Religion and foreign policy views : Are religious people more altruistic and/or more militant? / Petrikova, Ivica.

In: International Political Science Review, 06.06.2018, p. 1-23.

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Religion and foreign policy views : Are religious people more altruistic and/or more militant? / Petrikova, Ivica.

In: International Political Science Review, 06.06.2018, p. 1-23.

Research output: Contribution to journalArticlepeer-review

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@article{1aa0fdb571bf4a8ea92ea2b6fc0c5b93,
title = "Religion and foreign policy views: Are religious people more altruistic and/or more militant?",
abstract = "Religion shapes people{\textquoteright}s identity and behaviour and thus influences their foreign policy views, yet existing literature has thus far not explored this issue in depth or cross-nationally. This article contributes to filling this gap, by examining the effects of religious belief, belonging, and behaviour on people{\textquoteright}s foreign policy views across a large sample of countries. Further, it investigates how these effects are influenced by religions{\textquoteright} social standing and countries{\textquoteright} income level. The study finds that religion significantly heightens followers{\textquoteright} militantly internationalist views while its effect on cooperatively internationalist views is more ambiguous. Frequent religious attendance, self-identification as a religious person, and adherence to Islam tend to make people more altruistic in their foreign policy views while affiliation with Christianity and other religious faiths (Hinduism, Buddhism…) may have the opposite effect. Overall, religion has a stronger effect on foreign-policy views among adherents to majority religions and in poorer countries.",
author = "Ivica Petrikova",
year = "2018",
month = jun,
day = "6",
doi = "10.1177/0192512118756242",
language = "English",
pages = "1--23",
journal = "International Political Science Review",
issn = "0192-5121",
publisher = "SAGE",

}

RIS

TY - JOUR

T1 - Religion and foreign policy views

T2 - Are religious people more altruistic and/or more militant?

AU - Petrikova, Ivica

PY - 2018/6/6

Y1 - 2018/6/6

N2 - Religion shapes people’s identity and behaviour and thus influences their foreign policy views, yet existing literature has thus far not explored this issue in depth or cross-nationally. This article contributes to filling this gap, by examining the effects of religious belief, belonging, and behaviour on people’s foreign policy views across a large sample of countries. Further, it investigates how these effects are influenced by religions’ social standing and countries’ income level. The study finds that religion significantly heightens followers’ militantly internationalist views while its effect on cooperatively internationalist views is more ambiguous. Frequent religious attendance, self-identification as a religious person, and adherence to Islam tend to make people more altruistic in their foreign policy views while affiliation with Christianity and other religious faiths (Hinduism, Buddhism…) may have the opposite effect. Overall, religion has a stronger effect on foreign-policy views among adherents to majority religions and in poorer countries.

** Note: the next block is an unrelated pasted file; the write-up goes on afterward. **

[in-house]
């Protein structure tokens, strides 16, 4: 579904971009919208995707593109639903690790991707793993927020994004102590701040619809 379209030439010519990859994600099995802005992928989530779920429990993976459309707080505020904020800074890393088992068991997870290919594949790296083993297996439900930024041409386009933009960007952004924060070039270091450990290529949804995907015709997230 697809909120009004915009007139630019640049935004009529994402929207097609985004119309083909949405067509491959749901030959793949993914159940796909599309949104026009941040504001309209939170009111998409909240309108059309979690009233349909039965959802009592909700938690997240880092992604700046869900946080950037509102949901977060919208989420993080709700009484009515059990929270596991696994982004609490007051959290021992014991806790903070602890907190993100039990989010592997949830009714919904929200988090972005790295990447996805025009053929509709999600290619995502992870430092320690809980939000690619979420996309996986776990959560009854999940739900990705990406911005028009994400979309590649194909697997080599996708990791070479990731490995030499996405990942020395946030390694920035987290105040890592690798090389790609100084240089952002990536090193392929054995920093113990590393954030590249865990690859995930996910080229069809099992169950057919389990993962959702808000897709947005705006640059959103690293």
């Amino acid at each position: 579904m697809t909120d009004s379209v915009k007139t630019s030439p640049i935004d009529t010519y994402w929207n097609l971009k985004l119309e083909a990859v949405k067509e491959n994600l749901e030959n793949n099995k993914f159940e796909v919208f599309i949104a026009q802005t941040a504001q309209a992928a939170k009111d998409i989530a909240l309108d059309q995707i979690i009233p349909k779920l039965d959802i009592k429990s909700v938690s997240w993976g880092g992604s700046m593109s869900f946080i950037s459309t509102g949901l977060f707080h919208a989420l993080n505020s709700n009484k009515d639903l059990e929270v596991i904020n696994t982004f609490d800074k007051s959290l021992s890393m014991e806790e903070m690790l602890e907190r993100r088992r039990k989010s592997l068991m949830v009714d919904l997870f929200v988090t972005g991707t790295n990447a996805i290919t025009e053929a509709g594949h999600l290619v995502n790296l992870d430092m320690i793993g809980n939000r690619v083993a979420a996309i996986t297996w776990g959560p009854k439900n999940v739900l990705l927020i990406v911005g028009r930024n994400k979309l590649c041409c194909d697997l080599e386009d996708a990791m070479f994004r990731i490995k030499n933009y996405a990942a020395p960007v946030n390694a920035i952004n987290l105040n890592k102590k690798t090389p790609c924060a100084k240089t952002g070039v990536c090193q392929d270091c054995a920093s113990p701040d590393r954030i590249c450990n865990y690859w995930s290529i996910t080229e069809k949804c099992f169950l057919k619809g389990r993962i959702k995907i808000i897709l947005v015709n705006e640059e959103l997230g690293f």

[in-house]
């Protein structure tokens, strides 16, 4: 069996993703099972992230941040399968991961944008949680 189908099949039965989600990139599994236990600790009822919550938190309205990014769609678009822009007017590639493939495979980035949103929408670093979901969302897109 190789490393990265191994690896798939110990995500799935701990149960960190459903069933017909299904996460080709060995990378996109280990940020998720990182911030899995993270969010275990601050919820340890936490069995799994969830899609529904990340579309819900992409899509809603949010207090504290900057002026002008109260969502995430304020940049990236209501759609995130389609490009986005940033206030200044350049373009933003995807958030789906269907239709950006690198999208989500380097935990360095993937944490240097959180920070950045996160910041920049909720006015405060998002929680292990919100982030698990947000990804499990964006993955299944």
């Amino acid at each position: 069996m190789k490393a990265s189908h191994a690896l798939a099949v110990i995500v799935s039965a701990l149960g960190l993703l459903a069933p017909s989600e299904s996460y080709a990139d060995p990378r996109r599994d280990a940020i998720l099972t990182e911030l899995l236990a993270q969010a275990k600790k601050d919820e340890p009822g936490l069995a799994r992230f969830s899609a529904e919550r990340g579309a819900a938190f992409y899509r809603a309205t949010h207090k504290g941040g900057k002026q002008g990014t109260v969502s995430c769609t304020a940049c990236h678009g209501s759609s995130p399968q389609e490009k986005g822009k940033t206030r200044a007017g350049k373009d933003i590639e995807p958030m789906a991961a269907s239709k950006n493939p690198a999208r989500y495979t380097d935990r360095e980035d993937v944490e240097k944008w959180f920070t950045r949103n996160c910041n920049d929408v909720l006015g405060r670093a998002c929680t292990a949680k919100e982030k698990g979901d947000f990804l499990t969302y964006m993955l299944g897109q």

AB - Religion shapes people’s identity and behaviour and thus influences their foreign policy views, yet existing literature has thus far not explored this issue in depth or cross-nationally. This article contributes to filling this gap, by examining the effects of religious belief, belonging, and behaviour on people’s foreign policy views across a large sample of countries. Further, it investigates how these effects are influenced by religions’ social standing and countries’ income level. The study finds that religion significantly heightens followers’ militantly internationalist views while its effect on cooperatively internationalist views is more ambiguous. Frequent religious attendance, self-identification as a religious person, and adherence to Islam tend to make people more altruistic in their foreign policy views while affiliation with Christianity and other religious faiths (Hinduism, Buddhism…) may have the opposite effect. Overall, religion has a stronger effect on foreign-policy views among adherents to majority religions and in poorer countries.

U2 - 10.1177/0192512118756242

DO - 10.1177/0192512118756242

M3 - Article

SP - 1

EP - 23

JO - International Political Science Review

JF - International Political Science Review

SN - 0192-5121

ER -